I discovered the Greek bread salad, DAKOS, a couple of summers ago, while vacationing on the tiny island of Paros, Greece. Ralph and I were having a lazy lunch, at a beach taverna over looking the Aegean Sea, when this gorgeous heaping bowl of salad walked by. A local family had gathered at the table next to us, to celebrate their matriarch’s 100th birthday. Dish after dish were carried to their table, all sumptutious, but that salad actually lifted me from my seat.
The menu translations in Greece, are sketchy at best, so I interupted the family feast – in true North American style – to ask what the beautiful salad was called. The family graciously, not only told me the name, but explained how it was made. I thanked them, kissed the birthday girl and happily set off to find the ‘special’ ingredient.
Traditionally, Dakos is made with rusks from Crete. I tucked three large bags of the Cretan rusks in my suitcase. These oven-dried crispbreads are made with barley, which makes them sweeter, nuttier and more crunchy than their wheat-only counterparts. Dakos is often served like bruschetta but I prefer it as a salad. With juicy, ripe tomatoes, black olives, capers, olive oil, red wine vinegar and mizithra cheese, you’ll be doing a face plant in your salad bowl.
If you can’t find rusks from Crete or mizithra cheese, not to worry. You can substitute with whatever ever thick rusk you can find and a soft chevre. The flavour will be very close!
DAKOS – A GREEK TOMATO AND BREAD SALAD
4 rusks, broken into bite-size pieces
1 pint of sweet grape tomatoes, halved
½ red onion, sliced thin
1 tablespoon capers, drained
¼ cup extra virgin olive oil
2 tablespoons red wine vinegar
Sea salt and freshly ground black pepper
3 ounces feta or a soft chevre, crumbled
- Toss the grape tomatoes, sliced red onion, capers, extra virgin olive oil and red wine vinegar together in a medium size bowl.
- Season with salt and pepper.
- Allow the mixture to sit for ½ hour.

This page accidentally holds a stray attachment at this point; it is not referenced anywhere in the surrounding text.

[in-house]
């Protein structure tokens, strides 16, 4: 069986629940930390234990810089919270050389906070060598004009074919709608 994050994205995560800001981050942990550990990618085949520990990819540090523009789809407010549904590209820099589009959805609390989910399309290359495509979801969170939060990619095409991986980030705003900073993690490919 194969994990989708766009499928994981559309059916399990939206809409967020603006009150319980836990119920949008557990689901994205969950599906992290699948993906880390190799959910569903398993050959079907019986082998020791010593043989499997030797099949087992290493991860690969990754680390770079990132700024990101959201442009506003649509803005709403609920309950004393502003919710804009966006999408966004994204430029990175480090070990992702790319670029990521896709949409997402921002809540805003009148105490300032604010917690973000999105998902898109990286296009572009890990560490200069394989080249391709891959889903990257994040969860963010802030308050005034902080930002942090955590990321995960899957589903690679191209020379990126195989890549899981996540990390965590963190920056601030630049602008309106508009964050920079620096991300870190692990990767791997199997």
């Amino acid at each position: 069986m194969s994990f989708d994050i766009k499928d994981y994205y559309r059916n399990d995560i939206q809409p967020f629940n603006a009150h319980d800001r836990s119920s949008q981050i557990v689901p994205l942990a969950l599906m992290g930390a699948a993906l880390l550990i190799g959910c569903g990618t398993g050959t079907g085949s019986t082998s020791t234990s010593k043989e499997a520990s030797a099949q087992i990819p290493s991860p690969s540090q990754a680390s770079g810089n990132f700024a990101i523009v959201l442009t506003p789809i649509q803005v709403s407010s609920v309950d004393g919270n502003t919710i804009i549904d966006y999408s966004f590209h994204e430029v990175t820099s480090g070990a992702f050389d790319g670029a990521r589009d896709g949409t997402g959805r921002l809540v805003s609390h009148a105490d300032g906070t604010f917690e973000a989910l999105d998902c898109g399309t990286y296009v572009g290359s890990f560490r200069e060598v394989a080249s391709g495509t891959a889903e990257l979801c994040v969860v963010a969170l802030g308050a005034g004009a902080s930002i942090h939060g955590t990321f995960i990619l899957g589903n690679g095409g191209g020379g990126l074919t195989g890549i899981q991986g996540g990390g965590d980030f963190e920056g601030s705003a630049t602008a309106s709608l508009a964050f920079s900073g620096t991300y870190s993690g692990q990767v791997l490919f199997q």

- Divide the broken rusks between to serving dishes.
- Ladled the marinated salad on top of the bread.
- Divide the feta or chevre between the salads.
- Allow the salads to sit for 10 minutes, to allow the bread to soften slightly.
THE LOVE: I prefer my rusks to be crunchy when I eat this salad. If you like your bread a bit softer, let it sit longer before serving.
I don’t have the words to explain how much your compassion for my dad means to me. Knowing so many people are offering up prayer and positive energy lifts my wavering faith. Life presents us with unexpected moments of epic proportions that we aren’t prepared to deal with. Events beyond our current ability to cope. I know there’s a lesson here that someday will serve me well but, today I resent it.
Dad’s in a foreign place. The world of medicine, where protocol, the chain of command and the system leave you feeling helpless and at the mercy of someone else. When you come from a family as independent as mine, it’s not a good place to be. Each one of us are fixers. When there’s a problem, we fix it. We can’t fix this. We have to trust strangers to make decisions on Dad’s well-being. Strangers have to fix this.
Dad doesn’t want me to worry. He wants me to do what I always do. I’m trying.
Thanks for reading.
the photography is mine